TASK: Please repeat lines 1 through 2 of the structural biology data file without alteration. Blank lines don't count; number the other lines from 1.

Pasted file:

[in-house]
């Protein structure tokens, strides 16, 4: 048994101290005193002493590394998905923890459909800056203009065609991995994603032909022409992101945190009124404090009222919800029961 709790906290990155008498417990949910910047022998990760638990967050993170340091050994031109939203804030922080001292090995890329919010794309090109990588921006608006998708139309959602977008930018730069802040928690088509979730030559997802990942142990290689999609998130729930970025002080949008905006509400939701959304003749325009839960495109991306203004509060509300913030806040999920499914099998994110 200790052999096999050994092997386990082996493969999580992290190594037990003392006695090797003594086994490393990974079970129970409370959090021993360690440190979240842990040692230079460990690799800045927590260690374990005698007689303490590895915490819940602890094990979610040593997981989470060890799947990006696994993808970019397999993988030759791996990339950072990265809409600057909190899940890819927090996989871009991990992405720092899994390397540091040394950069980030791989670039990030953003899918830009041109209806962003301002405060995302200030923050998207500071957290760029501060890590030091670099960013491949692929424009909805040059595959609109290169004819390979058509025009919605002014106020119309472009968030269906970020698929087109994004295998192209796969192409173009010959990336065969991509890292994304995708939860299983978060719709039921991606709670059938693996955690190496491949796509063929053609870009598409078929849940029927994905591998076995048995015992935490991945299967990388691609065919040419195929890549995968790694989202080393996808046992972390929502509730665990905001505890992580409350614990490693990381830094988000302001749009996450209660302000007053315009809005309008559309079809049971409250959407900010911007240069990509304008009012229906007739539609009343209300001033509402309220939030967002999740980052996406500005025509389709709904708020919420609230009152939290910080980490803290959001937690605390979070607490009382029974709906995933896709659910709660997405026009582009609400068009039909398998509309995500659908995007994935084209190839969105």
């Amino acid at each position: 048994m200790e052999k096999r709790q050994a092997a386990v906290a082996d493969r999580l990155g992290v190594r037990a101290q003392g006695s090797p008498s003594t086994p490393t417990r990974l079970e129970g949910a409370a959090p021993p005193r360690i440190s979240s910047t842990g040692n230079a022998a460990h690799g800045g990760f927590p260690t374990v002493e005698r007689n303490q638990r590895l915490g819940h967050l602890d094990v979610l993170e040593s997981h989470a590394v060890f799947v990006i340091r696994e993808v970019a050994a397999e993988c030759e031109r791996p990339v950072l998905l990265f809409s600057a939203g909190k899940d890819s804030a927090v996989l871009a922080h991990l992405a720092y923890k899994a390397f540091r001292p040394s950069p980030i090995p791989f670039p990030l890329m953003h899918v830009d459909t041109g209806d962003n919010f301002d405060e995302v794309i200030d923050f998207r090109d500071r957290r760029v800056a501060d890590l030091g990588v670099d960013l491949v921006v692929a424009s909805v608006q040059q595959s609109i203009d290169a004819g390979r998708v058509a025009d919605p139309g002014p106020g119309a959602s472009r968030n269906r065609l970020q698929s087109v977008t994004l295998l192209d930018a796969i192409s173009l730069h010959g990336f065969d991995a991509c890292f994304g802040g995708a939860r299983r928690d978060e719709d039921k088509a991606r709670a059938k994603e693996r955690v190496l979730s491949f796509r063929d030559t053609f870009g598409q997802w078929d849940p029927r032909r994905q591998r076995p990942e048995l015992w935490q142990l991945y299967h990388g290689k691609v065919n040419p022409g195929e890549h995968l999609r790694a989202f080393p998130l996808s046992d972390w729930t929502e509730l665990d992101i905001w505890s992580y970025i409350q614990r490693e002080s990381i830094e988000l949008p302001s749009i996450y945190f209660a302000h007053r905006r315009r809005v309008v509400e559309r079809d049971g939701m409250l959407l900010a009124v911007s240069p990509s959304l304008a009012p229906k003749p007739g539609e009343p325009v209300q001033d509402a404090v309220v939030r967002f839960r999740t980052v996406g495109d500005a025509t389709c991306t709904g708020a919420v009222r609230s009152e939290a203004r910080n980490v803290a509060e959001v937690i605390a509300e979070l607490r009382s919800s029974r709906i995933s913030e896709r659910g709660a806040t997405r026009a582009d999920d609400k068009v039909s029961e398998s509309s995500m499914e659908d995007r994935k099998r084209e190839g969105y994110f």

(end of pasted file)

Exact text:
[in-house]
């Protein structure tokens, strides 16, 4: 048994101290005193002493590394998905923890459909800056203009065609991995994603032909022409992101945190009124404090009222919800029961 709790906290990155008498417990949910910047022998990760638990967050993170340091050994031109939203804030922080001292090995890329919010794309090109990588921006608006998708139309959602977008930018730069802040928690088509979730030559997802990942142990290689999609998130729930970025002080949008905006509400939701959304003749325009839960495109991306203004509060509300913030806040999920499914099998994110 200790052999096999050994092997386990082996493969999580992290190594037990003392006695090797003594086994490393990974079970129970409370959090021993360690440190979240842990040692230079460990690799800045927590260690374990005698007689303490590895915490819940602890094990979610040593997981989470060890799947990006696994993808970019397999993988030759791996990339950072990265809409600057909190899940890819927090996989871009991990992405720092899994390397540091040394950069980030791989670039990030953003899918830009041109209806962003301002405060995302200030923050998207500071957290760029501060890590030091670099960013491949692929424009909805040059595959609109290169004819390979058509025009919605002014106020119309472009968030269906970020698929087109994004295998192209796969192409173009010959990336065969991509890292994304995708939860299983978060719709039921991606709670059938693996955690190496491949796509063929053609870009598409078929849940029927994905591998076995048995015992935490991945299967990388691609065919040419195929890549995968790694989202080393996808046992972390929502509730665990905001505890992580409350614990490693990381830094988000302001749009996450209660302000007053315009809005309008559309079809049971409250959407900010911007240069990509304008009012229906007739539609009343209300001033509402309220939030967002999740980052996406500005025509389709709904708020919420609230009152939290910080980490803290959001937690605390979070607490009382029974709906995933896709659910709660997405026009582009609400068009039909398998509309995500659908995007994935084209190839969105």